Mahamat Said Abdel Kani – a top-ranking leader of the mostly-Muslim Séléka militia – pleaded not guilty to all charges, which relate to atrocities carried out in 2013, in the Central African Republic capital, Bangui.
Much of the violence stemmed for clashes between Séléka and the mostly-Christian Anti-balaka faction.
Before the crimes were committed, from late 2012 to early 2013, Séléka militia advanced towards the capital, attacking police stations, occupying military bases, capturing towns and regional capitals, and targeting suspected supporters of President François Bozizé.
They seized Bangui in March 2013 and with forces numbering up to 20,000, looted homes while searching for sympathisers of Mr. Bozize, shot those fleeing in the back or killed others in their homes.
“Women and girls were raped and gang-raped in front of their children or parents; some died as a result of their injuries,” the arrest warrant for Mr. Said stated.
“Part of the civilian population was targeted through multiple acts of murder, imprisonment, torture, rape, persecution on political, ethnic and religious grounds, and pillaging of houses belonging to non-Muslims and others perceived to be complicit with or supportive of the Bozizé government,” the warrant continued.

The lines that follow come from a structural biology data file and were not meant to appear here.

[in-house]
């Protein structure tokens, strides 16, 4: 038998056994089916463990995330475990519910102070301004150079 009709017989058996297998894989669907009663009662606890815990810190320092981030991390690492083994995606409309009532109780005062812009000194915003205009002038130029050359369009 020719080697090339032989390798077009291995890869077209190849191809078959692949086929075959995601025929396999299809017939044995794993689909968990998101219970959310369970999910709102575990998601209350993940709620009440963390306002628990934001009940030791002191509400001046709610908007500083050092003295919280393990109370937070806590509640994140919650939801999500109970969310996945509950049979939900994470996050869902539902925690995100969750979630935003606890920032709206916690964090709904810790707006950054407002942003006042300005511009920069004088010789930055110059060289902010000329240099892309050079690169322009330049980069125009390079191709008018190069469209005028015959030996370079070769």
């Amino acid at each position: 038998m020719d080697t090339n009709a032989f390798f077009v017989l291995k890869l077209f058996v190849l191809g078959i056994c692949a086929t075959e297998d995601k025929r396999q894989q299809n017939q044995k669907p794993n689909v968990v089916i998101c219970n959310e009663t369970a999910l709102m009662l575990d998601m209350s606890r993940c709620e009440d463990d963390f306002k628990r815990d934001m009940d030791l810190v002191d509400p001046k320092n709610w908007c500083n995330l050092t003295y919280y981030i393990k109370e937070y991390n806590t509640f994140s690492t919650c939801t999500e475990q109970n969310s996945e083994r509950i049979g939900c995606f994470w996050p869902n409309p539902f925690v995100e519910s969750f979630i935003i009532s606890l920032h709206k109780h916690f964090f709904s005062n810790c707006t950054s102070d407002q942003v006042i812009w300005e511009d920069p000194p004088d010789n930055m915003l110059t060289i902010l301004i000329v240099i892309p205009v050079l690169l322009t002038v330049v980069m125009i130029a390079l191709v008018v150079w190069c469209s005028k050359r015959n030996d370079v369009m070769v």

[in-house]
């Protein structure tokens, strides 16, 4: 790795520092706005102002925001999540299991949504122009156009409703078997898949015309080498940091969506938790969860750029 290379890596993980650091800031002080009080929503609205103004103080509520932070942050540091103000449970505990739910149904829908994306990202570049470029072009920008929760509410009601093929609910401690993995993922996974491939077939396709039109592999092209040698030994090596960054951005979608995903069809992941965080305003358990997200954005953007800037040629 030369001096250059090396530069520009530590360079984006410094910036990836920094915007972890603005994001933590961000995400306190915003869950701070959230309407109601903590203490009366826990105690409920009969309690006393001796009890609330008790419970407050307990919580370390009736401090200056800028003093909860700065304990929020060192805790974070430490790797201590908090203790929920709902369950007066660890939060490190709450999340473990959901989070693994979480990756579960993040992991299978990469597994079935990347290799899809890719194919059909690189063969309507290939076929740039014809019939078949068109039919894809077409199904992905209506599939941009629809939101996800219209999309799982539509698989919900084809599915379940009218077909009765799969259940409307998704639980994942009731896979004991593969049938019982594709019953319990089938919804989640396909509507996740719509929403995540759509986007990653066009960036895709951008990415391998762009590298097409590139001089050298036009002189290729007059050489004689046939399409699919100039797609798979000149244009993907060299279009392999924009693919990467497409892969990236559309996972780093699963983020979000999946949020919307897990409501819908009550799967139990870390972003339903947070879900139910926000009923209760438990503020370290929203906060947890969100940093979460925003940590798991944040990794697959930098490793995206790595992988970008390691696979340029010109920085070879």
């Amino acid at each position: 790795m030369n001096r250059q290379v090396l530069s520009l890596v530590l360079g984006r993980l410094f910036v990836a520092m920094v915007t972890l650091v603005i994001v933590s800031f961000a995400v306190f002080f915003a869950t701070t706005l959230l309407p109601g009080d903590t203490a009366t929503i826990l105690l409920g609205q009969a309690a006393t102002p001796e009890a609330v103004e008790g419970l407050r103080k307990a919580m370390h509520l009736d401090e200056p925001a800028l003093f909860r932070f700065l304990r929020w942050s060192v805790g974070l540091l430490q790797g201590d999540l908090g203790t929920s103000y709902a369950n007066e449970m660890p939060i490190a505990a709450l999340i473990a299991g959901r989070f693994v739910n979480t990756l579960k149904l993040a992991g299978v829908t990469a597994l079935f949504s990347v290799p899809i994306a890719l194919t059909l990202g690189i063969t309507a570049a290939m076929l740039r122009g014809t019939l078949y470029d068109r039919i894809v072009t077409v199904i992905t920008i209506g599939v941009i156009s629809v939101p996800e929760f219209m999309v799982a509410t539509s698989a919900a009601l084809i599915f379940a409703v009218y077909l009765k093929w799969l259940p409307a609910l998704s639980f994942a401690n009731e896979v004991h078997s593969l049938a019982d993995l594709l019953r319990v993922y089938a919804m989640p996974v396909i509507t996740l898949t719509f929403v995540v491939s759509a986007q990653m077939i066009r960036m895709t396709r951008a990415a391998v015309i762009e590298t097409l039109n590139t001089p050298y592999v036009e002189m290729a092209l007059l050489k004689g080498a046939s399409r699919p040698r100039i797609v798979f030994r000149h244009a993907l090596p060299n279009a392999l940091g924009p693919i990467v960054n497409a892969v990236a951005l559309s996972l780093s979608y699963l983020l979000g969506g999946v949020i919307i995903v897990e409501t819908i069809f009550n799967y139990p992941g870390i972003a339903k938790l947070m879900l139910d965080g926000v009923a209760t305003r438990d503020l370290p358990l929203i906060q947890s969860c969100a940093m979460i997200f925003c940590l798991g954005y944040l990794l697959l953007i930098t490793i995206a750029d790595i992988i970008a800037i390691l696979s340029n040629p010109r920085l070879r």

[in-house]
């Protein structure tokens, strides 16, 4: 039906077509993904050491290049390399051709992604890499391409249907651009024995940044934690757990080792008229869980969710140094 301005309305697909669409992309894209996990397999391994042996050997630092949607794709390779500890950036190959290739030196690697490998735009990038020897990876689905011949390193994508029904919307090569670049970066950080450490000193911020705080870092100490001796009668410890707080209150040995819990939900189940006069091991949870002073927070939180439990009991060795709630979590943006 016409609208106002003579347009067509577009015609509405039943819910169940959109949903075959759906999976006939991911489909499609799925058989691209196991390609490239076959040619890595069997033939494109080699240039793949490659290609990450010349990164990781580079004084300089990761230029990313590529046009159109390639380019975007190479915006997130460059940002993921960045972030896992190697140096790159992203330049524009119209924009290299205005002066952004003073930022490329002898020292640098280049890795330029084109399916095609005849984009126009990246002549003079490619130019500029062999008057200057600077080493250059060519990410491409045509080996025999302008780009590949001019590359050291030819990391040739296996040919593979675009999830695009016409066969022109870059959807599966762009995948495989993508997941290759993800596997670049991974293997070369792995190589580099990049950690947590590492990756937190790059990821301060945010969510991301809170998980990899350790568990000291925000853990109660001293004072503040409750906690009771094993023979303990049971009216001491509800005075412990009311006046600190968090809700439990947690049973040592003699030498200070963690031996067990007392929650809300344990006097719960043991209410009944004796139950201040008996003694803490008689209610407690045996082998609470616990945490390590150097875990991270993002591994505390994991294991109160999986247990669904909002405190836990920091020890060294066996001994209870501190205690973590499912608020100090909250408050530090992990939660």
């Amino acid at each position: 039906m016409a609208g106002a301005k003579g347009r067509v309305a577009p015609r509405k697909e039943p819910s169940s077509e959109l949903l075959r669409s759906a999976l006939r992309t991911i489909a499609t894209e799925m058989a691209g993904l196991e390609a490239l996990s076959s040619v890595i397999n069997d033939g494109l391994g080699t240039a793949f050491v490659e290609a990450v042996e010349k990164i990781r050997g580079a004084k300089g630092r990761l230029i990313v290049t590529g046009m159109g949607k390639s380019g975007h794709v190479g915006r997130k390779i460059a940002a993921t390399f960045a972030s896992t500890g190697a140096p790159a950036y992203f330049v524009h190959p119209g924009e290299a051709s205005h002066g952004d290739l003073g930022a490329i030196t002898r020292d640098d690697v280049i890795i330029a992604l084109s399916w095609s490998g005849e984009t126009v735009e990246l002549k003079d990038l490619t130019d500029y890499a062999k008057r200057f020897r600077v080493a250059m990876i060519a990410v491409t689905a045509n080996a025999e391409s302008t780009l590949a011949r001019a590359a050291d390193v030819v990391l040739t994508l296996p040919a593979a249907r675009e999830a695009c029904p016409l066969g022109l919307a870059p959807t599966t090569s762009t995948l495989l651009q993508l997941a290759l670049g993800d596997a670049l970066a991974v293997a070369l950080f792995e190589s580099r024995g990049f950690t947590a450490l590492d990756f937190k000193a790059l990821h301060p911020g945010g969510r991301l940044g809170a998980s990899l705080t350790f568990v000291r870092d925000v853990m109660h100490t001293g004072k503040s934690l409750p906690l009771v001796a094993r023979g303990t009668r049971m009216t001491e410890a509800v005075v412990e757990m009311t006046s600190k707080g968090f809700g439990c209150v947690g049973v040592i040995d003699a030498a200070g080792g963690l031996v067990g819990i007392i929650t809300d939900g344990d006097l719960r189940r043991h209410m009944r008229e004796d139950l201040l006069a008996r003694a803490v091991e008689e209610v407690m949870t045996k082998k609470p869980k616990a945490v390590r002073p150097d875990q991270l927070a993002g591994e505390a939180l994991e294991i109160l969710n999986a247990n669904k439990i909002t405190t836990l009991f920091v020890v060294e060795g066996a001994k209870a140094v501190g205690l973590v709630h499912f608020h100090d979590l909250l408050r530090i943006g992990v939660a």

Mr. Kani’s charge sheet includes imprisonment, torture, persecution, enforced disappearance and other inhumane acts, committed in Bangui between approximately April and November 2013.
He saw “oversaw the day-to-day operations” of an infamous detention centre where men were taken after being arrested by Séléka members.
“Prisoners were held in small, dark, crowded cells with only a bucket as a toilet and little or no food, causing detainees to drink their own urine,” the ICC statement read.
Detainees were whipped with strips of rubber, beaten with rifle butts and told: “We’re going to kill you one by one”.
It was common for prisoners to spend several hours in a specific stress position so painful that some “would ask to be killed”. The position, known as “arbatacha”, involved tying a detainee’s hands and legs are tied behind their back, with their legs touching their elbows.
Mr. Said allegedly referred to the technique as “the most effective to obtain confessions”, the ICC warrant explained, while also noting that he was responsible for deciding which prisoners should be transferred to an underground cell located under his office.
At another detention centre known as CEDAD, where conditions were described as “inhumane”, the court maintained that Mr. Said was the “operations commander” and “kept a list of persons to be arrested” or ordered their arrest.
The trial continues.
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